You would normally be fairly safe from frost in mid May in the southern half of England, but the weather just seems to keep us on our toes this season. Excessive rain over the winter, followed by cold easterlies sucking the moisture from the soil as we tried to catch up with drilling in March. A lack of rain in the first part of April and now 2 nights of frost in May. I will not tempt fate to suggest what might come next, or even ask for rain. It’s all rather topsy turvy. Take last Sunday for example; in the morning I was out and about in shorts and a tee shirt, but by early afternoon long trousers and a coat were the chosen apparel.
I think we got away with the frost in the maize, other than the slight yellowing on some of the leaves. The discolouration could just as easily be due to the pre emergent herbicide or a lack of moisture, both of which the maize will grow away from, although the latter is dependant on rainfall. There is, however, a little classic bleaching caused by the frost in some spring barley down by the river Thames. Fortunately, there is only a couple of small areas amounting to a few square metres.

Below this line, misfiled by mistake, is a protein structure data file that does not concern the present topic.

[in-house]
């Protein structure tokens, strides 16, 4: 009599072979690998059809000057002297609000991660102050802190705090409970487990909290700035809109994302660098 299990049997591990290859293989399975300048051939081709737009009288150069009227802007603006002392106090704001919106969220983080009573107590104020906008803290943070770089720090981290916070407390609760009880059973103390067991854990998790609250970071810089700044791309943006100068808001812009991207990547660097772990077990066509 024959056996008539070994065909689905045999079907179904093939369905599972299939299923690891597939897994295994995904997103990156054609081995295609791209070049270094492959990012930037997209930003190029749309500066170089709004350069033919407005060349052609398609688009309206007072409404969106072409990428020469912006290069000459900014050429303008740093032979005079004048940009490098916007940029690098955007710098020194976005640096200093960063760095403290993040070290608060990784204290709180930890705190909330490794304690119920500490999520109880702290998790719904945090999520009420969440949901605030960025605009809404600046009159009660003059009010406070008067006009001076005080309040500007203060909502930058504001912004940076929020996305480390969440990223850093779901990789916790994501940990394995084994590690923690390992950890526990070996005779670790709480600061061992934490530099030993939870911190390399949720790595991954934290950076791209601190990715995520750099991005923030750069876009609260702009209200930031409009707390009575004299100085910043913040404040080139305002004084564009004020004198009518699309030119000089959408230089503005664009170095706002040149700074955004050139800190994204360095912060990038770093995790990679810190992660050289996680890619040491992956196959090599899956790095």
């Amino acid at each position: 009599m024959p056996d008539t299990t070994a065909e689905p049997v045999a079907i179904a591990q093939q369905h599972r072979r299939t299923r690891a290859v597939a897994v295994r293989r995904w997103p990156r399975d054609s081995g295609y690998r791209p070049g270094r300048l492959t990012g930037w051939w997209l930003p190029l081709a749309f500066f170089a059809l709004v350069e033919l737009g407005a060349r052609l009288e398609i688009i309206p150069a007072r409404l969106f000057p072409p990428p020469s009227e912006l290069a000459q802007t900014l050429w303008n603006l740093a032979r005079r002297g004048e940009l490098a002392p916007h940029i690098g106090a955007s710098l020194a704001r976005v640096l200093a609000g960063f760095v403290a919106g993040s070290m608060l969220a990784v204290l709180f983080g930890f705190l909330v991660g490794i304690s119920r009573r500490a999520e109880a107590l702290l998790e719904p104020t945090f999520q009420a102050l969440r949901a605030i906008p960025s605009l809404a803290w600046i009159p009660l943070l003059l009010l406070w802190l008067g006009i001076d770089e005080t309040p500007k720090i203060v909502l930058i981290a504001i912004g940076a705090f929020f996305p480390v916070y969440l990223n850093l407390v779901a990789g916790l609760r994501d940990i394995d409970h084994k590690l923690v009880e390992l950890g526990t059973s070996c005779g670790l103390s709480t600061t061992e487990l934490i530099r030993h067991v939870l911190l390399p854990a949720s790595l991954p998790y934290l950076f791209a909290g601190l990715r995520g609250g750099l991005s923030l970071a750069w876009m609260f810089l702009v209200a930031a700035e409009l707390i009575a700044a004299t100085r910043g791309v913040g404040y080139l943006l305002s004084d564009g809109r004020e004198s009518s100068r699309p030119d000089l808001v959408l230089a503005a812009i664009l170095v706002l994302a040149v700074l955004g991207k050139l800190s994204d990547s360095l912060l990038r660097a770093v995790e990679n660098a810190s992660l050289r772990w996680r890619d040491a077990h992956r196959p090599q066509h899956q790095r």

The wheat is currently getting its flag leaf fungicide just before the cut off date for the use up of chlorothalonil (CTL). We really are going to miss this product particularly for the control of Ramularia in barley. As it has been so dry there is little disease around, however there is still a threat from yellow rust, so that has been taken into account with our choice of Elatus Era as our partner for the CTL in our fungicide mix. We do have a trial with BASF’s new fungicide Revystar and also a couple of interesting look sees with Bayer initiatives and products. More on that in forthcoming blogs.
Whilst on the subject of losing active ingredients like CTL, it seems our government has ignored the request to put an amendment in the Agricultural Bill to protect our industry from imported food produced by methods illegal in the UK and the EU. They claim this will be addressed in the forthcoming Trade Bill overseen by Liz Truss, so I don’t hold out much hope there either. You really would have thought that the recent food shortages, caused by panic buying as the lockdown kicked in, would have caused them to pause for thought. The standard letter reply I got back from my local MP when I wrote to him about the Agricultural Bill, was to say at the least a disappointment, but is probably indicative of what he and most of his conservative colleagues think of our industry. Thanks anyway to the few that did support the MP Neil Parish in his amendment to the bill, which would have helped to address this issue.